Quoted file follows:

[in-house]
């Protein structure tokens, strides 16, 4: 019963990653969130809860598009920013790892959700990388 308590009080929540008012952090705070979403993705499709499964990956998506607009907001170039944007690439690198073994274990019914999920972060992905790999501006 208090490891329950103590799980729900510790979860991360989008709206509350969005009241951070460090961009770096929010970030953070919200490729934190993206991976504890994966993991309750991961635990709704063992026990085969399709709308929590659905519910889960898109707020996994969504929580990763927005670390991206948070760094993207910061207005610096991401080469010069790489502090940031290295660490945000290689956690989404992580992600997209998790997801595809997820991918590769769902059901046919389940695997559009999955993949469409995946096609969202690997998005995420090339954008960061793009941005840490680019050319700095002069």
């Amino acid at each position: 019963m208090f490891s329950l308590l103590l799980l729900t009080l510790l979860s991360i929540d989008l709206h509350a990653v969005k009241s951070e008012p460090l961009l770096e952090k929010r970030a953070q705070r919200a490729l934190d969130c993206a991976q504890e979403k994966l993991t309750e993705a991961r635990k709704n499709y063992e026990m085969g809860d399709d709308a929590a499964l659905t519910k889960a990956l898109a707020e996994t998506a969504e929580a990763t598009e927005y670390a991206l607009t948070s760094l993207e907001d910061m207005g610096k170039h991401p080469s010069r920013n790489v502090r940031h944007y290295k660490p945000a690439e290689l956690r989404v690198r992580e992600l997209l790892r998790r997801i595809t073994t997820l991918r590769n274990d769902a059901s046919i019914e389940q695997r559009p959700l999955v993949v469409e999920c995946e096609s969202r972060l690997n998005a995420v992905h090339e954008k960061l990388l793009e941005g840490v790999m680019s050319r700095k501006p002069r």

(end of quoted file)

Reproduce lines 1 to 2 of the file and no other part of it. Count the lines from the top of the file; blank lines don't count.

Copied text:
[in-house]
């Protein structure tokens, strides 16, 4: 019963990653969130809860598009920013790892959700990388 308590009080929540008012952090705070979403993705499709499964990956998506607009907001170039944007690439690198073994274990019914999920972060992905790999501006 208090490891329950103590799980729900510790979860991360989008709206509350969005009241951070460090961009770096929010970030953070919200490729934190993206991976504890994966993991309750991961635990709704063992026990085969399709709308929590659905519910889960898109707020996994969504929580990763927005670390991206948070760094993207910061207005610096991401080469010069790489502090940031290295660490945000290689956690989404992580992600997209998790997801595809997820991918590769769902059901046919389940695997559009999955993949469409995946096609969202690997998005995420090339954008960061793009941005840490680019050319700095002069």